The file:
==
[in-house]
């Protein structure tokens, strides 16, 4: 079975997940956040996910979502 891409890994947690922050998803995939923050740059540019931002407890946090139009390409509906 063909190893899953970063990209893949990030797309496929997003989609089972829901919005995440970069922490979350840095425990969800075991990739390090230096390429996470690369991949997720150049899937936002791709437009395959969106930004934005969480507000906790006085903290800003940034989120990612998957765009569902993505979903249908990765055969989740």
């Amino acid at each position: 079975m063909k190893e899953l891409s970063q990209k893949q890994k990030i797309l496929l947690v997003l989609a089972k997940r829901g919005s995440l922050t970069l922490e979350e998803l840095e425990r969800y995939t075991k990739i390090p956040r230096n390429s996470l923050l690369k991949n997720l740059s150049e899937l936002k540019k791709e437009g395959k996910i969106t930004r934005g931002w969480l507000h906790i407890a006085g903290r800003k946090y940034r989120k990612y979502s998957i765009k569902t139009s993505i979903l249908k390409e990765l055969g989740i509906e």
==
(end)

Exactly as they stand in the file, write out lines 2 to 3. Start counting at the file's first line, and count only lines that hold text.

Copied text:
């Protein structure tokens, strides 16, 4: 079975997940956040996910979502 891409890994947690922050998803995939923050740059540019931002407890946090139009390409509906 063909190893899953970063990209893949990030797309496929997003989609089972829901919005995440970069922490979350840095425990969800075991990739390090230096390429996470690369991949997720150049899937936002791709437009395959969106930004934005969480507000906790006085903290800003940034989120990612998957765009569902993505979903249908990765055969989740």
């Amino acid at each position: 079975m063909k190893e899953l891409s970063q990209k893949q890994k990030i797309l496929l947690v997003l989609a089972k997940r829901g919005s995440l922050t970069l922490e979350e998803l840095e425990r969800y995939t075991k990739i390090p956040r230096n390429s996470l923050l690369k991949n997720l740059s150049e899937l936002k540019k791709e437009g395959k996910i969106t930004r934005g931002w969480l507000h906790i407890a006085g903290r800003k946090y940034r989120k990612y979502s998957i765009k569902t139009s993505i979903l249908k390409e990765l055969g989740i509906e």